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It’s easy to assume your customers love your products and services, or your readers love your site, until you get an angry email telling you how terrible your stuff is. Getting your customers’ ongoing feedback would be far better, but most people simply won’t take the time to fill out a survey or write you an email unless something is really bugging them.
What if there was a way to get feedback quickly without bugging your customers? That’s exactly what Temper is designed for.
If you’re a programmer, or if you spend a significant amount of your day working with plain text for any reason, you’ll surely have at least heard of Sublime Text. The one paid text editor that’s won over both Emacs and VI fans, Sublime Text is the gold standard in text editors. And, it’s cross platform, so you can run in on your Mac, Windows, or Linux PC.
There’s only one place it won’t run — Chrome OS. And, of course, it won’t run on any Mac or PC if you don’t have a copy — plus, keeping your settings synced can be a pain at best. That’s why Caret is so exciting. It’s a full-featured code editor in an offline Chrome web app that can run anywhere Chrome runs, for free, and it’ll keep your settings synced along with the rest of your Chrome data.
Did I get geekier over the years or did coding just become mainstream? With so many youngsters online, it was foreseeable that a great share was peeking beneath the surface of the web at those huge walls of code. Using recent services, such as GitHub and StackOverflow, it has never been so easy to solve doubts and receive feedback. Communities became larger as new users flew into the adventure of creating code to call their own instead of relying on WordPress themes.
We still needed a tool to put all this learning to work — a truly universal service we could carry anywhere regardless of the inclemencies. That’s where CodeAnywhere stands out, offering the versatility of a web service and native alternatives to every mobile platform imaginable (there’s even a BlackBerry app!), without ever waiving the great features you’ll find out in this review.
Websites are rarely perfect. They’re either horribly designed or simply lack the functionality to perform in 2013. Worse still, many website owners refuse to develop mobile version leaving smartphone users struggling to use their sites.
Tomodo is a platform for modding websites and sharing your improved version with the world. It seems like a strange idea. How can you mod a website that isn’t yours?
Using clever coding and the ingenuity of a growing community Tomodo is now home to dozens of modded website. Everything from Time Magazine to Ebay is altered. Are they any good though? Maybe you could do better.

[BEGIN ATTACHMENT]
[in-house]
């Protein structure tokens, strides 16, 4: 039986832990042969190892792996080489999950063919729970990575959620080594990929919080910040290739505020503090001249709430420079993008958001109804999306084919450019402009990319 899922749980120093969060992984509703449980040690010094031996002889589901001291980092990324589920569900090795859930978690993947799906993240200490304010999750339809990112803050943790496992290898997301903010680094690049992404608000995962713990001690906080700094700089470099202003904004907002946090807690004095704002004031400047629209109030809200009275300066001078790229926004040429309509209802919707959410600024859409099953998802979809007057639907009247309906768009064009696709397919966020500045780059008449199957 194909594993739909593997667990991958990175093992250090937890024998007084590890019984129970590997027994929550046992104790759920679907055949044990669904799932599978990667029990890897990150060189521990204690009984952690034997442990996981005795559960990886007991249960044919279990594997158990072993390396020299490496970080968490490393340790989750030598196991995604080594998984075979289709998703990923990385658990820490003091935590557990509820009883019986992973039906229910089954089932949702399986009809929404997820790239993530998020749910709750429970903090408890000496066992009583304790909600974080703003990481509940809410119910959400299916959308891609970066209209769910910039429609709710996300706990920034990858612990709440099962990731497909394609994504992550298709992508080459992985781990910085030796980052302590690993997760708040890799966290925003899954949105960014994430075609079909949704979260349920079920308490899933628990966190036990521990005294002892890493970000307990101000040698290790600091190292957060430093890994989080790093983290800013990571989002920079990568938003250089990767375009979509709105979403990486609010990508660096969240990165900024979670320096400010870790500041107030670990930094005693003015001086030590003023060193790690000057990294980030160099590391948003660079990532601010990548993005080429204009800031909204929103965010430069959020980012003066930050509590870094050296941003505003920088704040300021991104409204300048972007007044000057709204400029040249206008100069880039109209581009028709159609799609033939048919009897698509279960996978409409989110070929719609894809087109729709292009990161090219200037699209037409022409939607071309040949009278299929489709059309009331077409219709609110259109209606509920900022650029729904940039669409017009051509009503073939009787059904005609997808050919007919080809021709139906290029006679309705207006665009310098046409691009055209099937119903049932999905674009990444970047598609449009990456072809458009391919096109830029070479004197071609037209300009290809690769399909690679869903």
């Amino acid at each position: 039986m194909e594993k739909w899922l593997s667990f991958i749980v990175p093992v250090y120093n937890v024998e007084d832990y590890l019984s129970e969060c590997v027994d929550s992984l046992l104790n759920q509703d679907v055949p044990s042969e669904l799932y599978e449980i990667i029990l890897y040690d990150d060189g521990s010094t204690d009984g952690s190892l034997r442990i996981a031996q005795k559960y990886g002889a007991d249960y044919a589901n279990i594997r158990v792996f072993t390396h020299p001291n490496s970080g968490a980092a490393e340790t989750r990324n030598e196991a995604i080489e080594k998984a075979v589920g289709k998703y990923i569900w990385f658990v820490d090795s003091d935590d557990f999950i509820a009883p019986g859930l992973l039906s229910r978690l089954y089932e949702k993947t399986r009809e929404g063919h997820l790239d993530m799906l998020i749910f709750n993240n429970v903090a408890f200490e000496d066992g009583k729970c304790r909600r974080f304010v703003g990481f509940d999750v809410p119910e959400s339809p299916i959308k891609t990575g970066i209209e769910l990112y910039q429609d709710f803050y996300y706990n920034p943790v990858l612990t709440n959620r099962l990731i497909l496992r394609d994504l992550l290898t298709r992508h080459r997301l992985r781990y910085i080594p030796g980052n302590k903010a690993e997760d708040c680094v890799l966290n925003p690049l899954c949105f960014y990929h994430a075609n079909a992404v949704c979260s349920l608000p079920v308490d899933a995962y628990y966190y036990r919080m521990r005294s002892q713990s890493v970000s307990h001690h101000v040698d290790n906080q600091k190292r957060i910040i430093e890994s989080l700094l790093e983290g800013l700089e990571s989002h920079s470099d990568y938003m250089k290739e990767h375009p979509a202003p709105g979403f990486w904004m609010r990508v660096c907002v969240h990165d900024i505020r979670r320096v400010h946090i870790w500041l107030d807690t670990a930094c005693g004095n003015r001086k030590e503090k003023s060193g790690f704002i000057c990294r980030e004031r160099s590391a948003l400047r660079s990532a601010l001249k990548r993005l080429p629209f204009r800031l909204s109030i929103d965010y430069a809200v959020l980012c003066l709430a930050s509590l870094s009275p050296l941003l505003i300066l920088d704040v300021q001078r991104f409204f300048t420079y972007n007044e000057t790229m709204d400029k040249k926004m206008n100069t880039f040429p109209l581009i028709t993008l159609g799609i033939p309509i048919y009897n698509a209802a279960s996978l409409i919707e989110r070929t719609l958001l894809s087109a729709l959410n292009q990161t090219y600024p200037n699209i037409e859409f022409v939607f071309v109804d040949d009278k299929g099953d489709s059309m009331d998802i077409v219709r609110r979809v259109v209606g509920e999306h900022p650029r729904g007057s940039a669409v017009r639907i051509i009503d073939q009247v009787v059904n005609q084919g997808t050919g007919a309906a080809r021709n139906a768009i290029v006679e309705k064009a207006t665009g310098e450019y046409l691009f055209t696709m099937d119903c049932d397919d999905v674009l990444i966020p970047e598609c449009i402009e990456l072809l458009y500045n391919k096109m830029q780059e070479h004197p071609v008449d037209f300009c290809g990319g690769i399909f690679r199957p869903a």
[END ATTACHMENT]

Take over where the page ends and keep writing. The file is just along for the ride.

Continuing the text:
There are countless of these kinds of programs, from Squarespace to Webflow but today, I’m going to be looking at Virb, a service we first wrote about back in 2010. Since then, an awful lot has changed (we did look at it nearly 3 years ago!) so without further ado, let’s dive straight in and see what Virb has to offer.
Google Analytics is very much the Adobe Photoshop of web analytics. It’s extremely advanced with plenty of features but for many, it’s just overkill. Whilst powerful, it’s designed more for users wanting detailed statistics regarding advertising goals, conversions, and other buzzwords that make little sense to anyone outside of the social marketing arena.
GoSquared is an analytics service for the rest of us, providing the statistics and information that we expect, wrapped in a great web interface. I’ve been putting GoSquared through its paces to see if it could be an alternative to services such as Google’s behemoth.
For web designers the big contracts are always the most exciting. But regular, monthly income derived from on-going clients can keep the lights on when feast turns to famine.
The most popular CMS by far is WordPress. Most website owners will never use it to its fullest capabilities, yet still pay expensive hosting fees and manage complicated design issues.
Cloud Cannon is a web app which allows designers to lighten the client-side workload. IT promises to take care of all hosting issues, make the website easily editable by the client and best of all – it’s all done through Dropbox. But is it worth the hassle for small design firms and individuals? Let’s see.
When you’re designing an interface, usability should always be a top concern. Ensuring your users can have a pleasant, intuitive experience should come secondary only to the actual existence of your content on a page. Achieving such a feat is only guarenteed through testing with real life potential users and that’s where Usability Hub comes in.
UsabilityHub is actually a hub for three different types of user experience testing – the Five Second Test, the Click Test and the Nav Flow test – bringing together valuable data into one, manageable tabulation of useful results. (more…)
Given that you’re reading an article on AppStorm, I think it’s safe to assume that you’re a savvy, astute kind of reader. So, I won’t need to tell you that the first rule of the internet is that you must have a website. Nor will I need to explain that code, in the case of most basic websites, is nowadays completely unnecessary. And I definitely don’t need to inform you that the selection of services now available to help with building an online presence is enormous.
You might be interested to hear about Webflow, though. Whereas most of the site builders already on the market are aimed purely at non-coders, this new kid on the web design block seems to be letting the technical folks get some respite from keyboard-based design.
Is this kind of hybrid the way forward? Or will it just annoy web designers wedded to the manual way of doing things?